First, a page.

In a letter to Senators Jack Reed (D-RI) and Larry Crapo (R-ID), SEC Chair Mary Schapiro requested statutory changes that would substantially enhance the effectiveness of the SEC enforcement program by addressing existing limitations. The SEC seeks five specific statutory enhancements to its enforcement authority that collectively would allow the Commission to impose appropriate monetary penalties for serious violations and authorize greater penalties for recidivists. Senator Reed is Chair of the Securities Subcommittee and Senator Crapo is the Ranking Member.
The first legislative change suggested by the SEC Chair would increase the per violation cap applicable to the most serious violations of the federal securities laws (tier three violations) to $1 million per violation for individuals and $10 million per violation for entities. Chairman Schapiro said that these increases would ensure that a third tier penalty has an appropriate deterrent on both individual and corporate violators and is not just viewed as a cost of doing business.
The second proposed change would amend the maximum tier three penalty to authorize penalties equal to three times the gross amount of pecuniary gain to the defendant and make a calculation method based on the gross amount of pecuniary gain available in SEC administrative proceedings for all violations. This change would allow the SEC to address situations where the actual pecuniary gain to the violator is relatively small compared to the nature or magnitude of the wrongdoing, noted Chairman Schapiro, and would eliminate the current disparity between the penalty relief available in a federal district court and an SEC administrative proceeding.
The third proposed statutory change would authorize a calculation method for tier three penalties based on the amount of investor losses incurred as a result of a defendant’s violations that would be available in both civil and administrative actions. This would allow the SEC to consider more directly the harm inflicted on investors in seeking appropriate penalties. Chairman Schapiro also noted that implementing this change may require the SEC to expend significant additional resources to determine and prove the amount of investor losses in particular cases, such as conducting event studies or retaining expert witnesses to evaluate and opine on such losses.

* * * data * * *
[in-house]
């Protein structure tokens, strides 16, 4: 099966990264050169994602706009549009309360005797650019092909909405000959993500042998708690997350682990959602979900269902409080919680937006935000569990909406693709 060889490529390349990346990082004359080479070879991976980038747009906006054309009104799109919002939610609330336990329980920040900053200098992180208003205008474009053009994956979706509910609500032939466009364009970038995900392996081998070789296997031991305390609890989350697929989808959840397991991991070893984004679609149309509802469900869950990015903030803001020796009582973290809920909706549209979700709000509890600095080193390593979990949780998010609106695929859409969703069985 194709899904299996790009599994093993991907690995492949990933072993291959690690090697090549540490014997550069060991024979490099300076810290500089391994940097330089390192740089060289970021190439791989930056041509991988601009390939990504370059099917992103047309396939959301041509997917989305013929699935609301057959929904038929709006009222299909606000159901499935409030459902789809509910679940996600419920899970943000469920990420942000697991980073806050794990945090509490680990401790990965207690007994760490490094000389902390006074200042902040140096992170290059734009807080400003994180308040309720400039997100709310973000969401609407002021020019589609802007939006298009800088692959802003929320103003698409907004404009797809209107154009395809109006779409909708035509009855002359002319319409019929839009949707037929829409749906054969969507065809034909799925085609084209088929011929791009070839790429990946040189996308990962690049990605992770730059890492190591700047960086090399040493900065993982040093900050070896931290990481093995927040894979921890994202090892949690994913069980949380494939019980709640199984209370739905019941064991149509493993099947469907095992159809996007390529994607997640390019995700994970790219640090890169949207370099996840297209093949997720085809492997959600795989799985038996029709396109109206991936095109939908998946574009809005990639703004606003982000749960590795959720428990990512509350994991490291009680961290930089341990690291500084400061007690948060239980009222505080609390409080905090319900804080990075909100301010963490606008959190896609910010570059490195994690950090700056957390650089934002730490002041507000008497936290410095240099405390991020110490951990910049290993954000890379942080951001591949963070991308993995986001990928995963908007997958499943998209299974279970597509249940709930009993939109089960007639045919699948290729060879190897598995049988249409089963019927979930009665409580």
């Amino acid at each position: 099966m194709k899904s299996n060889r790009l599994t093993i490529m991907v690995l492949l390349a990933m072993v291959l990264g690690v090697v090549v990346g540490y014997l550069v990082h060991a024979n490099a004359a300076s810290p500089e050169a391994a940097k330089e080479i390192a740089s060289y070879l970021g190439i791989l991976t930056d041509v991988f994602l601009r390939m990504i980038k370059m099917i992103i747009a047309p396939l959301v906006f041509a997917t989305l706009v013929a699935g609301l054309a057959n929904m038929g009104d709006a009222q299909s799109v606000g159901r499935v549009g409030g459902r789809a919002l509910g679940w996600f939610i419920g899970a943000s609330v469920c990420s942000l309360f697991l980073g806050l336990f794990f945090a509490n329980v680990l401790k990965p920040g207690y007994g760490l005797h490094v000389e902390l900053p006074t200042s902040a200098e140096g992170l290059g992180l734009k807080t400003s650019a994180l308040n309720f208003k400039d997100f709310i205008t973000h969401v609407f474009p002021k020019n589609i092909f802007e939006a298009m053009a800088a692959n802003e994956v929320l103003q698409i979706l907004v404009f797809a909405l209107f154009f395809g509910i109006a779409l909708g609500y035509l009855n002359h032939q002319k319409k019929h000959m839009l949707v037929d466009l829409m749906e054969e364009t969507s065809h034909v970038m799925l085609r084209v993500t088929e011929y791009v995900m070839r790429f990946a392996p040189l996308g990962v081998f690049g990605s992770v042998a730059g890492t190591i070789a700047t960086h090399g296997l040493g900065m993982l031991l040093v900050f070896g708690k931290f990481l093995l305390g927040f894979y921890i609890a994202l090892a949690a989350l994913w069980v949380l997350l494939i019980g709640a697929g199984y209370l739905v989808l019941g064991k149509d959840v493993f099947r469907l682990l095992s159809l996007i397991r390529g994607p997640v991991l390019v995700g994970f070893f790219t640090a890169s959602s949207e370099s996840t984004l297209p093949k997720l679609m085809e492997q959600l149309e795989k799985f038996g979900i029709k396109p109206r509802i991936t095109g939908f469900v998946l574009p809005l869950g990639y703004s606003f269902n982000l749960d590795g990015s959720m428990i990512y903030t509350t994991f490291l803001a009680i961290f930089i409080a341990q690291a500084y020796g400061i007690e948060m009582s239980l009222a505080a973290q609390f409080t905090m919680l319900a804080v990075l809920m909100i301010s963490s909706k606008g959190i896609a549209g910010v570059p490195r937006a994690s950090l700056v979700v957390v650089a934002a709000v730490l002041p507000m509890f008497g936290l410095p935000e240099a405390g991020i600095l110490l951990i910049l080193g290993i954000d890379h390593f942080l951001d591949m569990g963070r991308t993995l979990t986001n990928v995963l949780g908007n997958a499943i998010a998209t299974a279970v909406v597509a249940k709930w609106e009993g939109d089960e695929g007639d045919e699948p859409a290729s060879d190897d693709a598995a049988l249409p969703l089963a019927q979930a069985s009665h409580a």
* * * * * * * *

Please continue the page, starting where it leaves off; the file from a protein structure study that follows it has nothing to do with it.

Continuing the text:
These three changes would, in the Chair’s view, provide the SEC with greater flexibility regarding monetary penalties in cases where the misconduct is very serious, repeated or involves substantial losses, but current statutes do not allow for an appropriately significant penalty.
The fourth proposed change would authorize the SEC to seek a penalty enhancement in the current action equal to three times the otherwise applicable penalty cap if within the preceding five years a defendant has been criminally convicted of securities fraud or become subject to a judgment or order imposing monetary, equitable or administrative relief in any SEC action alleging fraud.
The fifth legislative change would be authorizing the SEC to seek a civil penalty for violations of a federal court injunction or an industry bar obtained by the SEC from a federal court or imposed by the Commission, including officer and director bars, penny stock bars, and other court-ordered equitable disqualifications. This approach, said Chairman Schapiro, would be more effective and flexible than the limited and cumbersome civil contempt remedy.